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Arnold School of Public Health


Tara Suhs in Limerick, Ireland

Passion for horses and public health leads December graduate to pursue career in zoonotics

December 13, 2018 | Erin Bluvas, bluvase@sc.edu 

Tara Suhs has been handling horses and riding competitively most of her life. In the process of caring for her horses, the Daphne, Alabama, native learned a lot about zoonotics—diseases, such as rabies, salmonella, and West Nile virus, that can spread between animals and humans.

In parallel, Suhs was struggling to choose a topic for a high school math paper. Her teacher suggested the 2014 Ebola Epidemic, and Suhs has been fascinated with infectious disease epidemiology ever since. In determining the best path to pursuing her newly identified career, Suhs noted that USC offered every program she was considering.

“The possibilities were endless for me,” she says. “It did not hurt that the school is beautiful and has a great reputation. It is also centrally located to a lot of horse shows in which I compete.”

After ultimately choosing public health as her major, the Capstone Scholar met clinical associate professor Kara Montgomery. “She has been encouraging in every decision I have made, and made sure that if epidemiology is what I want to do, that I am on the right path,” Suhs says of her mentor. “She has also given me very practical advice, making sure I don’t put too much on my plate.”

Public health is not just about health; it is about everything that affects the health of the public.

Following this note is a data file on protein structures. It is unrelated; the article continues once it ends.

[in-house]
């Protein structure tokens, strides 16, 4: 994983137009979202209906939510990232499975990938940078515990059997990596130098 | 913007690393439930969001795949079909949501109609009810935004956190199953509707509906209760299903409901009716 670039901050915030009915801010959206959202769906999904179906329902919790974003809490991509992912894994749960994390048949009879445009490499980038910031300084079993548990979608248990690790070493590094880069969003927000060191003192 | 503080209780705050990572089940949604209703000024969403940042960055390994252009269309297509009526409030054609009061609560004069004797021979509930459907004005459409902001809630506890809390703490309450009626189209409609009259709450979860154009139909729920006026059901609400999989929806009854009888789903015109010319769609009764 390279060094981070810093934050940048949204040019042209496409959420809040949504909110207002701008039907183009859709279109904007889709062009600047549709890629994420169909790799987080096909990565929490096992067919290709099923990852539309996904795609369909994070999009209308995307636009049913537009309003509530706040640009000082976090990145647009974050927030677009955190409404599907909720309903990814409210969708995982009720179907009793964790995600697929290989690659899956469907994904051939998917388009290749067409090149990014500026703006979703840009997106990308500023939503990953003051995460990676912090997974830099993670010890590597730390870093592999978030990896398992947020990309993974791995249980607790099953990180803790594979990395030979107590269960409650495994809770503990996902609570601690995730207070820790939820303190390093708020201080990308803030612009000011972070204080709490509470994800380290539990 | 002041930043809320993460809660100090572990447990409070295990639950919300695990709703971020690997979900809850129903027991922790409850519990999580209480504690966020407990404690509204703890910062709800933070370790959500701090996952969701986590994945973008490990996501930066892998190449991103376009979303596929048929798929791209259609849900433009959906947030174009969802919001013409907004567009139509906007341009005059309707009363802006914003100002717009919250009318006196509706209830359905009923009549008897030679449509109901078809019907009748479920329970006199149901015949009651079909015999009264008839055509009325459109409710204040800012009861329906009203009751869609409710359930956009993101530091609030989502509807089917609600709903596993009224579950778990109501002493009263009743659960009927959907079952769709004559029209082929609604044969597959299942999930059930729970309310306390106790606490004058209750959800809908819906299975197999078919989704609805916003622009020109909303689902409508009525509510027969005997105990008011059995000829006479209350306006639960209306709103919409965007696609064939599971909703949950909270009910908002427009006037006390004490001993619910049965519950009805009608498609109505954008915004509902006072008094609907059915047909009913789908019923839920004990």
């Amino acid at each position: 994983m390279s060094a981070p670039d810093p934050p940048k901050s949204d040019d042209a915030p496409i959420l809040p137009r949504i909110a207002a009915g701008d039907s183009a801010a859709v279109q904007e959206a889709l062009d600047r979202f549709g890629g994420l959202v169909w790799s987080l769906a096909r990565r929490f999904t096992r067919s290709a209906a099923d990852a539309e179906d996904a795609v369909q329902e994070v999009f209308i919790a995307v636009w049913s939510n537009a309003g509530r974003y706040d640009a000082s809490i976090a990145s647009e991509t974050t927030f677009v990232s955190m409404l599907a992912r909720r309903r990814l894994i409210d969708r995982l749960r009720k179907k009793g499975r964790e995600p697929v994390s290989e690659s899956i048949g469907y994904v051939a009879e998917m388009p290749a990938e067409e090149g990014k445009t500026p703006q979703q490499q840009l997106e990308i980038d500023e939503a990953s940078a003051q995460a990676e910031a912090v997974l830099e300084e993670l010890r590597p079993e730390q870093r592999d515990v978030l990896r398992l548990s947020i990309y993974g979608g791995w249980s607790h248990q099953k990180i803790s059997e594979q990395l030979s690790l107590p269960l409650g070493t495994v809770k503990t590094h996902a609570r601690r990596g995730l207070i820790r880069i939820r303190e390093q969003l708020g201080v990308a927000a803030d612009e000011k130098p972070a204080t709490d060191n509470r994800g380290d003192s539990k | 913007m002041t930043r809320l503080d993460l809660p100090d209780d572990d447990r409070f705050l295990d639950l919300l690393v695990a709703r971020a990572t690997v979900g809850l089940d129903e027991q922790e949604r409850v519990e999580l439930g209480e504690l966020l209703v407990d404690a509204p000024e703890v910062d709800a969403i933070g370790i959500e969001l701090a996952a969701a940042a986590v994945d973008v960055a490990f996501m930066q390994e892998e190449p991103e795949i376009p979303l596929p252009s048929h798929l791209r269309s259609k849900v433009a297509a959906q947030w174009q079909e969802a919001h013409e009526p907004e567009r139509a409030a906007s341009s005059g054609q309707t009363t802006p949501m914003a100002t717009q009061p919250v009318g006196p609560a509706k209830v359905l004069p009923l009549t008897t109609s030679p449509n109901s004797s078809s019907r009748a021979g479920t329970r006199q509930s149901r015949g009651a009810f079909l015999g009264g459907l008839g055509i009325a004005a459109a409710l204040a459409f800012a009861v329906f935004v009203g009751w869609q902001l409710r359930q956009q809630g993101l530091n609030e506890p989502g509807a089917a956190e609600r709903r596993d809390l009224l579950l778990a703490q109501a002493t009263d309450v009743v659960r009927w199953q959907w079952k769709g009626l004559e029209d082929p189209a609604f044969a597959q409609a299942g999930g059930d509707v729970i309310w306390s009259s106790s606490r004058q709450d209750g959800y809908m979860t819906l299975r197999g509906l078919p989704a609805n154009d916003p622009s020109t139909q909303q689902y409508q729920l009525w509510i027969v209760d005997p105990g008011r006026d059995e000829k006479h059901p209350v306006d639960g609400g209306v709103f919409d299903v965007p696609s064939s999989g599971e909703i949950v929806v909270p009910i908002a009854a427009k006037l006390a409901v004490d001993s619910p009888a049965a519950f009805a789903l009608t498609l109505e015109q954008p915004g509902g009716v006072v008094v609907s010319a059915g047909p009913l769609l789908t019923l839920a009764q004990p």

-Tara Suhs, B.S. in public health graduate

Suhs’ undergraduate tenure has included a well-rounded set of experiences, such as a semester studying in Maynooth, Ireland and continuing to work with and ride horses. She’s also contributed to multiple research projects.

Last summer, Suhs assisted clinical assistant professor Alicia Flach with her research in the exercise science department’s physical therapy program. Together, they examined the effect of exercise on the progression of Parkinson’s disease. Suhs learned about the challenges of diagnosing and treating the disease as well as how to interview patients and translate observations of physical movements into numerical data.

Over the past few months, the Dean’s Honor List recipient has worked on two additional projects. Suhs is assisting epidemiology and biostatistics professor Angela Liese with her SEARCH Food Security Study.  She is also working as an intern for the rabies prevention program at the South Carolina Department of Health and Environmental Control.

After Suhs’ December graduation (a semester early), she will continue these roles as she applies to graduate programs with a focus in epidemiology or infectious disease. Long term, she’d like to research the extent of the environmental influences on the transmission of zoonotic diseases (e.g., determining if deforestation impacts the incidence of rabies).

“Public health is not just about health; it is about everything that affects the health of the public,” Suhs explains. “You have to be prepared to learn a lot, but that also makes it one of the most interesting programs of study because so much affects health and there are a lot of aspects most people would never consider. If you like critical thinking, this is the program for you.”